INDUSTRY BEST PRACTICES

We are more than a just standards development organization – we are a problem-solving forum for the healthcare industry. Over the years, we have made numerous contributions to improving efficiencies and patient safety not only through our standards but also through industry guidance. Our industry guidance is traditionally published in the form of a white paper.

Industry guidance spans a variety of topics including: the use of the Quantity Prescribed to address Schedule II controlled substances; Medicaid Drug Rebate Program; Billing Guidance for Pharmacists' Professional and Patient Care Services; and Dates Associated with Pharmaceutical Products.

Some examples of our industry guidance include the following:

 
Universal Medication Schedule White Paper

Simplifies medication administration instructions for patients and car egivers, increase understanding of and adherence to medication instructions, and improve patient safety and health outcomes.
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NCPDP Recommendations White Paper

Addresses recommendations to address accidental overdose of acetaminophen, a public health issue. Soon after publishing its recommendations, pharmacy retailers – including CVS, Walgreens, Rite Aid, Walmart and Target – estimated to collectively represent more than half of the prescriptions dispensed in 2011, had either implemented or committed to a phased implementation of NCPDP’s recommendations.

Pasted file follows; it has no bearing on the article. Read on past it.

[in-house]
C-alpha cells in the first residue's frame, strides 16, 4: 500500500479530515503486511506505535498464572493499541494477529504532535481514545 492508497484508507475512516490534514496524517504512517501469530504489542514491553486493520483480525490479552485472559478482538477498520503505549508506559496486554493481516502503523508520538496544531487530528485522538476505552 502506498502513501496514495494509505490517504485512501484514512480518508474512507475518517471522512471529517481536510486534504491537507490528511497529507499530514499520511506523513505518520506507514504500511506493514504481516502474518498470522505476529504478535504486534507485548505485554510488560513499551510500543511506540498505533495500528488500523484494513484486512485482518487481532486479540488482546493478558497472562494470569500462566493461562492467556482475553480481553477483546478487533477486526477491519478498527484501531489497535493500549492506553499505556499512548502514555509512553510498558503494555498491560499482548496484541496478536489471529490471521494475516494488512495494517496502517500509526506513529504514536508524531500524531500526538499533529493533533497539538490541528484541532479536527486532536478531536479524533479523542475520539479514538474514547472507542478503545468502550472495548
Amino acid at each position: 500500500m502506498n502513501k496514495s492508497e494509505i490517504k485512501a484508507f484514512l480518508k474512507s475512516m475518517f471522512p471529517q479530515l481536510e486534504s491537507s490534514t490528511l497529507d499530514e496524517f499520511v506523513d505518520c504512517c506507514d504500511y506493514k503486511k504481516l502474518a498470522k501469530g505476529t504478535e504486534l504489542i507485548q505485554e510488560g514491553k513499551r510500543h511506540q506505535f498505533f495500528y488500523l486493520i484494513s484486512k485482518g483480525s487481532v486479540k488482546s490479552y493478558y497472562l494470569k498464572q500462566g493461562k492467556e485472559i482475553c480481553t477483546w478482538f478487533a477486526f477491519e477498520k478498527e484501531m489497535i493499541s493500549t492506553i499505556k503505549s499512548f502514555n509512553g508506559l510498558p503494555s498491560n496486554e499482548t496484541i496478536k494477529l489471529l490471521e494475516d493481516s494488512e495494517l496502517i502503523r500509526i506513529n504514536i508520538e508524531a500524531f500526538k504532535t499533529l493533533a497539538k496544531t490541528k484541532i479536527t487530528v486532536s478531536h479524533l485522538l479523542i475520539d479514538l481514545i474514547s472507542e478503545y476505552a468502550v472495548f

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NCPDP Recommendations White Paper

The recommendations take a holistic view of systems, processes and people to identify opportunities for proactive intervention. The white paper includes best practices and guidance for reducing the risk of inadvertent acetaminophen overdose during clinical handoffs such as between units or departments and care transitions such as from the inpatient to ambulatory care setting.
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Recommendations White Paper

Another important patient safety issue centers on the dosing of oral liquid medications which puts pediatric patients at particular risk, as healthcare professionals often rely on liquid medications for treating young children. NCPDP’s guidance document calls for standardization of dosing of oral liquid medication and labeling using mL, and the use of appropriate dosing devices to prevent harm from measurement errors – overdosing and underdosing.
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